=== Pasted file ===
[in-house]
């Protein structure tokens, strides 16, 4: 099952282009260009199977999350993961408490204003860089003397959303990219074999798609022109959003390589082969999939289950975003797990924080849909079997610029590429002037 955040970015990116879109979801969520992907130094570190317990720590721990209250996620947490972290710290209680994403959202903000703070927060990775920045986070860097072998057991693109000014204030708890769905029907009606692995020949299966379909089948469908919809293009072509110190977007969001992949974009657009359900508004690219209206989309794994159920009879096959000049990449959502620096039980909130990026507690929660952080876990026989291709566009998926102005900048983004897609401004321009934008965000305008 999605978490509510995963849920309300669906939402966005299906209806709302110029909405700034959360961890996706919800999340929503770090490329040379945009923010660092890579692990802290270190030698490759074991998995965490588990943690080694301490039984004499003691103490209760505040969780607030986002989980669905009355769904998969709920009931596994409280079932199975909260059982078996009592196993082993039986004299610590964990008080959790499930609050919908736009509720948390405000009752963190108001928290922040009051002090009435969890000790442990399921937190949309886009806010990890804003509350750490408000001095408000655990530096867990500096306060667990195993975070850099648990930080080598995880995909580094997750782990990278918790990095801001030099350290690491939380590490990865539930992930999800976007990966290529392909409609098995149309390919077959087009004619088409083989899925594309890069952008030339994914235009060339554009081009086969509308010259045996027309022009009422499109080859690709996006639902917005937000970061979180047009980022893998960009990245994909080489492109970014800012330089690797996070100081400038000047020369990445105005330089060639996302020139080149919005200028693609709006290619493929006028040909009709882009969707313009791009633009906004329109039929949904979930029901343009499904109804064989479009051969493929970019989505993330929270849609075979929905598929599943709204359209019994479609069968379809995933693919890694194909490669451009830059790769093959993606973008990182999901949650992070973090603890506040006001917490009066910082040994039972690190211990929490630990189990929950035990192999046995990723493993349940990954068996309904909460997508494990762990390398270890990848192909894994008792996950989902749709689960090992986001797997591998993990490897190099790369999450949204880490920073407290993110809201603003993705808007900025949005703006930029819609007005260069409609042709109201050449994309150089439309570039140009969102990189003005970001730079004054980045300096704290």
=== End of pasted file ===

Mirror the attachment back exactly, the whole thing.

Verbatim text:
[in-house]
């Protein structure tokens, strides 16, 4: 099952282009260009199977999350993961408490204003860089003397959303990219074999798609022109959003390589082969999939289950975003797990924080849909079997610029590429002037 955040970015990116879109979801969520992907130094570190317990720590721990209250996620947490972290710290209680994403959202903000703070927060990775920045986070860097072998057991693109000014204030708890769905029907009606692995020949299966379909089948469908919809293009072509110190977007969001992949974009657009359900508004690219209206989309794994159920009879096959000049990449959502620096039980909130990026507690929660952080876990026989291709566009998926102005900048983004897609401004321009934008965000305008 999605978490509510995963849920309300669906939402966005299906209806709302110029909405700034959360961890996706919800999340929503770090490329040379945009923010660092890579692990802290270190030698490759074991998995965490588990943690080694301490039984004499003691103490209760505040969780607030986002989980669905009355769904998969709920009931596994409280079932199975909260059982078996009592196993082993039986004299610590964990008080959790499930609050919908736009509720948390405000009752963190108001928290922040009051002090009435969890000790442990399921937190949309886009806010990890804003509350750490408000001095408000655990530096867990500096306060667990195993975070850099648990930080080598995880995909580094997750782990990278918790990095801001030099350290690491939380590490990865539930992930999800976007990966290529392909409609098995149309390919077959087009004619088409083989899925594309890069952008030339994914235009060339554009081009086969509308010259045996027309022009009422499109080859690709996006639902917005937000970061979180047009980022893998960009990245994909080489492109970014800012330089690797996070100081400038000047020369990445105005330089060639996302020139080149919005200028693609709006290619493929006028040909009709882009969707313009791009633009906004329109039929949904979930029901343009499904109804064989479009051969493929970019989505993330929270849609075979929905598929599943709204359209019994479609069968379809995933693919890694194909490669451009830059790769093959993606973008990182999901949650992070973090603890506040006001917490009066910082040994039972690190211990929490630990189990929950035990192999046995990723493993349940990954068996309904909460997508494990762990390398270890990848192909894994008792996950989902749709689960090992986001797997591998993990490897190099790369999450949204880490920073407290993110809201603003993705808007900025949005703006930029819609007005260069409609042709109201050449994309150089439309570039140009969102990189003005970001730079004054980045300096704290």